Ontario Budget 2017: How will it affect your wallet?
The Ontario Liberal government is increasing funding for a wide range of pocketbook issues in its first balanced budget in close to a decade, as Premier Kathleen Wynne attempts to entice voters ahead of an upcoming provincial election.
Universal prescription drug coverage for youth, transit tax credits for seniors and additional funding for unpaid caregivers who assist family and friends are some of the spending measures being undertaken to appeal to voters ahead of the fast approaching June 7, 2018 vote.
As of Jan. 1, 2018, the province will launch the OHIP+: Children and Youth Pharmacare program, which will provide universal drug coverage to anyone 24 and under at an estimated cost of $465 million per year.
“Let me be clear: Our children will now receive free medication,” Finance Minister Charles Sousa said during a press conference Thursday.
“There will be no deductible, there will be no co-payment.”
The plan, which is the first of its kind in Canada, will cover the cost of all 4,400 prescription medications currently under the Ontario Drug Benefit (ODB) program regardless of family income – meaning even high income families will benefit.
“Of course everyone wants greater drug coverage,” Progressive Conservative Leader Patrick Brown said.
“But I want to make sure that those precious taxpayer dollars are going to the people that really need it.”
OHIP+ will include coverage for a wide range of essential medications such as antibiotics, asthma inhalers, cancer medications, insulin, anti-depressants and birth control for example.
“We’re trying to provide women with choice and with a safe choice,” Sousa said, in response to questions he was trying to bait the political right on the issue.
Currently more than 3.9 million people in Ontario fall under ODB coverage, including 2.3 million seniors and 900,000 on social assistance.
“If I’m a young person maybe this will impact me but it won’t impact my parents,” Ontario NDP Leader Andrea Horwath said.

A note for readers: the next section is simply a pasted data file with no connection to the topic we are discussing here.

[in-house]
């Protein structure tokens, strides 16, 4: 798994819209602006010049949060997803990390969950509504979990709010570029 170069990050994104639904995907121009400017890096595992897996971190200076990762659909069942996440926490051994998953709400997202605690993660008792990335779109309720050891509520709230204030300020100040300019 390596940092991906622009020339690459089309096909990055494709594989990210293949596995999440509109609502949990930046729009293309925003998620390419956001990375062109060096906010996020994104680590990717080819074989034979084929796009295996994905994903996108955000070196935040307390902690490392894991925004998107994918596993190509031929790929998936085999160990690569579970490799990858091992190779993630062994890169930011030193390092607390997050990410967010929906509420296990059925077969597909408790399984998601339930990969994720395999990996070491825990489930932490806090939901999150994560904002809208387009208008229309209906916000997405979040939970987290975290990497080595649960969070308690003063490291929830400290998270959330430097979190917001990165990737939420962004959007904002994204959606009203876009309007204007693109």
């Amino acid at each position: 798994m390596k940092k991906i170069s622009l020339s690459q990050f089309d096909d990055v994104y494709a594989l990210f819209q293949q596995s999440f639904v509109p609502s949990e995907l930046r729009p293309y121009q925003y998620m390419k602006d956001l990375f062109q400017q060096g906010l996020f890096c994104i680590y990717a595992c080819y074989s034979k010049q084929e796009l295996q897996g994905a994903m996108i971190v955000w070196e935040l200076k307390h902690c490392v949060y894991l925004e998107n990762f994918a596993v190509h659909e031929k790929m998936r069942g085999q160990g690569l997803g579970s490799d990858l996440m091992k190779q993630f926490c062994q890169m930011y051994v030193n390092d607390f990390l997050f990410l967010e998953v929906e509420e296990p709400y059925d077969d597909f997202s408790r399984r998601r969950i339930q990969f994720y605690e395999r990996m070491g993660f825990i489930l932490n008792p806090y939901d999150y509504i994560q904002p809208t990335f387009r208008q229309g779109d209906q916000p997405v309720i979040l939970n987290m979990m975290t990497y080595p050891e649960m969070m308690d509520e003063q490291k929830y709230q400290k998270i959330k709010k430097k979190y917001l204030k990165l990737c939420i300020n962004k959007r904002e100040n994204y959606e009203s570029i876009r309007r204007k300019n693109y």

“This is a very meager measure that falls short, very short of what the people of Ontario need and deserve.”
Horwath recently announced a universal pharmacare program for Ontarians of all ages, which covered a total of 125 medications, something she described as the “missing half” of the health care system.
“With this budget the premier is choosing to look away,” Horwath said, classifying OHIP+ as a “back of the napkin” plan.
“She’s closing her eyes to what everyday families need, what patients need, what young people need.”
The budget also includes measures to lower the cost of transit for seniors with a refundable benefit of 15 per cent of eligible public transit costs – for an average annual savings of $130 as of July 1.
The province is also proposing granting municipalities across the province the ability to levy a hotel tax, something Toronto has requested of the premier, but it will be up to the individual municipalities to determine how it will be implemented.
It is unclear whether the tax would extend to home-sharing business Airbnb.
An Airbnb tax could affect families in Toronto and elsewhere in the province who rent out their property to help pay for high housing costs.
Previously announced programs include an initiative to create 40,000 job training placements and internships over three years for students of all ages and recent graduates as part of a $190-million Career Kick-Start Strategy.
The province also removed the $30 fee for the Drive Clean Emission Test, the mandatory vehicle emissions inspections and maintenance program, which tests more than two million vehicles a year.
But despite balancing the budget this year, the province still faces a debt of more than $300 billion, with interest on that debt generating an estimated $11.4 billion of interest.
“The first step to managing debt is coming to balance,” Sousa said. “We’re balancing our books – we’re balancing this year, we’re balancing next year and we’re balancing the year after that.”
But Brown accused the Liberals of “cooking the books” ahead of the election, adding the debt does nothing more than “erode the services that Ontario families depend on.”
“Let’s be clear, this is not a balanced budget. They are in fact running an artificial deficit worth more than $5 billion. They are using every trick in the book to achieve this,” Brown said.
“If they lose this next election, this is spending they will never have to be accountable for.”
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